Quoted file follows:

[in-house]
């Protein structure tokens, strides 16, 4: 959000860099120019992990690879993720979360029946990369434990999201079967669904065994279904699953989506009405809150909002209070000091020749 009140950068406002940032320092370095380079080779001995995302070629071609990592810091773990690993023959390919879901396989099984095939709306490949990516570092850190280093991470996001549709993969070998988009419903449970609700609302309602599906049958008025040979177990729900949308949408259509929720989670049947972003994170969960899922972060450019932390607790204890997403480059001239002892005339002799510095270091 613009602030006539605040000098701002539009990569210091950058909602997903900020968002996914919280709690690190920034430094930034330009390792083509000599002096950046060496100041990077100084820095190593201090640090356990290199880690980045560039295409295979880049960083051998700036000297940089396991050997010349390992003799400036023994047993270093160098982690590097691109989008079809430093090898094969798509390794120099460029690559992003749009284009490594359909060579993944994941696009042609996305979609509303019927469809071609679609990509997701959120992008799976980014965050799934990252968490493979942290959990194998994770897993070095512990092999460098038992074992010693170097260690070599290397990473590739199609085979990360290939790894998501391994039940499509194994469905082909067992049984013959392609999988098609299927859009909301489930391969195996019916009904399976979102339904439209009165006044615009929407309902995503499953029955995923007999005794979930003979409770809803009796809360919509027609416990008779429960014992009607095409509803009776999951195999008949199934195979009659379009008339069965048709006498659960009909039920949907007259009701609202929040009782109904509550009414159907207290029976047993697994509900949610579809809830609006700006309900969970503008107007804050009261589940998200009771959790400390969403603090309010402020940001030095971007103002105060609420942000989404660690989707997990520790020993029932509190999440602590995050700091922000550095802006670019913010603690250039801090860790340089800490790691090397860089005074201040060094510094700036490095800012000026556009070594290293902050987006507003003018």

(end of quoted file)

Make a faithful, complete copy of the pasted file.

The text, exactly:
[in-house]
């Protein structure tokens, strides 16, 4: 959000860099120019992990690879993720979360029946990369434990999201079967669904065994279904699953989506009405809150909002209070000091020749 009140950068406002940032320092370095380079080779001995995302070629071609990592810091773990690993023959390919879901396989099984095939709306490949990516570092850190280093991470996001549709993969070998988009419903449970609700609302309602599906049958008025040979177990729900949308949408259509929720989670049947972003994170969960899922972060450019932390607790204890997403480059001239002892005339002799510095270091 613009602030006539605040000098701002539009990569210091950058909602997903900020968002996914919280709690690190920034430094930034330009390792083509000599002096950046060496100041990077100084820095190593201090640090356990290199880690980045560039295409295979880049960083051998700036000297940089396991050997010349390992003799400036023994047993270093160098982690590097691109989008079809430093090898094969798509390794120099460029690559992003749009284009490594359909060579993944994941696009042609996305979609509303019927469809071609679609990509997701959120992008799976980014965050799934990252968490493979942290959990194998994770897993070095512990092999460098038992074992010693170097260690070599290397990473590739199609085979990360290939790894998501391994039940499509194994469905082909067992049984013959392609999988098609299927859009909301489930391969195996019916009904399976979102339904439209009165006044615009929407309902995503499953029955995923007999005794979930003979409770809803009796809360919509027609416990008779429960014992009607095409509803009776999951195999008949199934195979009659379009008339069965048709006498659960009909039920949907007259009701609202929040009782109904509550009414159907207290029976047993697994509900949610579809809830609006700006309900969970503008107007804050009261589940998200009771959790400390969403603090309010402020940001030095971007103002105060609420942000989404660690989707997990520790020993029932509190999440602590995050700091922000550095802006670019913010603690250039801090860790340089800490790691090397860089005074201040060094510094700036490095800012000026556009070594290293902050987006507003003018």